Typically, as updates and entirely new editions of a program or driver are released, the version number will increase. This means that you can usually compare the version number of the software installed on your computer with the version number being released to see if you already have the latest version installed.
Version numbers are usually divided into sets of numbers, separated by decimal points. Usually, a change in the leftmost number indicates a major change in the software or driver. Changes in the rightmost number typically indicate very minor changes. Changes in other numbers represent varying degrees of changes.
For example, you may have a program installed that reports itself as version 3.2.34. The next release of the program may be version 3.2.87 which would suggest that several iterations were tested internally and now a slightly improved version of the program is available.
A future release of 3.4.2 would suggest that more substantial updates are included. Version 4.0.2 might be a major new release.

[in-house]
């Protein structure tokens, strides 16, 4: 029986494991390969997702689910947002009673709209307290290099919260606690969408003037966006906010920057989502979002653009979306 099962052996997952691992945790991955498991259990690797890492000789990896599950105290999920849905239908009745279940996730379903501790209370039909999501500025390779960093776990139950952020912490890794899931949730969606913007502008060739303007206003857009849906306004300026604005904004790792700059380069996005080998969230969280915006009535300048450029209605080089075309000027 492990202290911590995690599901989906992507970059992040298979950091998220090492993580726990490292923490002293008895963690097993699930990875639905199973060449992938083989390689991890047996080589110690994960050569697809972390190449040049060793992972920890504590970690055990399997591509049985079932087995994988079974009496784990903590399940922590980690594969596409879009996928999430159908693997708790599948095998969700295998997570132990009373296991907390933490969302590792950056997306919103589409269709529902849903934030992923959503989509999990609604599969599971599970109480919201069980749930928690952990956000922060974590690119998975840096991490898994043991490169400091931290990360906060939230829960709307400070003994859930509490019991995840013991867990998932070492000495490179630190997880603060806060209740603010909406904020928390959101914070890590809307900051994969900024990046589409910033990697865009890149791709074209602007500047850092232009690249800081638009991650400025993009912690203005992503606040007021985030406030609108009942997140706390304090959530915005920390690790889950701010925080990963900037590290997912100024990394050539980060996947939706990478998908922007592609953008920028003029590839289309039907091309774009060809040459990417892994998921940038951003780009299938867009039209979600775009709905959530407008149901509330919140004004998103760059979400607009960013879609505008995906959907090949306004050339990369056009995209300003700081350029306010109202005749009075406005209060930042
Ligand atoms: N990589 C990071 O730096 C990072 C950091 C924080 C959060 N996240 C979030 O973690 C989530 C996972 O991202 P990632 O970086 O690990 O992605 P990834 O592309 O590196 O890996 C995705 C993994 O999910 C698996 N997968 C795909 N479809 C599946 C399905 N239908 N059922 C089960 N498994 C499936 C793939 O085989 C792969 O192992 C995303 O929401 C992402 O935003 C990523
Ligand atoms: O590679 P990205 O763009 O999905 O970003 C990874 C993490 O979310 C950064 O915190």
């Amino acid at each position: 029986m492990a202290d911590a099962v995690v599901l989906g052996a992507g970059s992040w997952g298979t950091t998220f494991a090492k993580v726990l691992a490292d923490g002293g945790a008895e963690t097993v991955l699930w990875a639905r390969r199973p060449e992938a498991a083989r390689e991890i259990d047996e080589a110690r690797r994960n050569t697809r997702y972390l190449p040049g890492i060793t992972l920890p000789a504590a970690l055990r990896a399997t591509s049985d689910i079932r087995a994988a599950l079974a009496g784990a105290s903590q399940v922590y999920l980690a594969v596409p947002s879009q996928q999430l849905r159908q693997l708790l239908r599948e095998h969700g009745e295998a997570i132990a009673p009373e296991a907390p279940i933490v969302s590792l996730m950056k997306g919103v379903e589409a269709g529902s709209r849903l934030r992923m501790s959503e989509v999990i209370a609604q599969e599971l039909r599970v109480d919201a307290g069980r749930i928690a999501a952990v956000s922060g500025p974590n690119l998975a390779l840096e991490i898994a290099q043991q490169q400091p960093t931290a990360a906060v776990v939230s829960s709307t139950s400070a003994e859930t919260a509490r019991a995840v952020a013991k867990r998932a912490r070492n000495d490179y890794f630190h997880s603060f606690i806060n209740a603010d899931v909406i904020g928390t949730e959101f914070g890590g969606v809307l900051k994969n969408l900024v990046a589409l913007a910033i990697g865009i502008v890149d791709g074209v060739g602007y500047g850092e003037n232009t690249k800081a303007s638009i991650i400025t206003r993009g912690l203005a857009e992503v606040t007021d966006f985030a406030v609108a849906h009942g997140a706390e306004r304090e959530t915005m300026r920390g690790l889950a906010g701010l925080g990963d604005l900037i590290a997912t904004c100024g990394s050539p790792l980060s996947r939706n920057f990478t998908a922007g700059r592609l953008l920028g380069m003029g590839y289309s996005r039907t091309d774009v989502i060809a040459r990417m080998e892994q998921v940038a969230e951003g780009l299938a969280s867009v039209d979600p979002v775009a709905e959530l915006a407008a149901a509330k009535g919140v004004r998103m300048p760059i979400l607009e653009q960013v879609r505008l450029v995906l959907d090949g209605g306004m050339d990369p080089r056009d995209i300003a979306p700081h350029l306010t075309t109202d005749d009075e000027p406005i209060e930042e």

There is no official way of versioning software but most developers follow these general rules.
Note: Sometimes the word version is used generally to refer to either a version name or a version number, depending on the context. Some examples of version names include "7" as in Windows 7 and "Vista" as in Windows Vista.
The version number of the initial release of Windows 7 was 6.1.7600.16385 and for Windows Vista it was 6.0.6000.16386.
Examples: "I read on a blog that a new version of my video card driver had been available for quite a while. I checked the version of the driver I had installed and realized that I had missed the update, one which fixed some problems I was having! Installing the new version took care of all of the issues."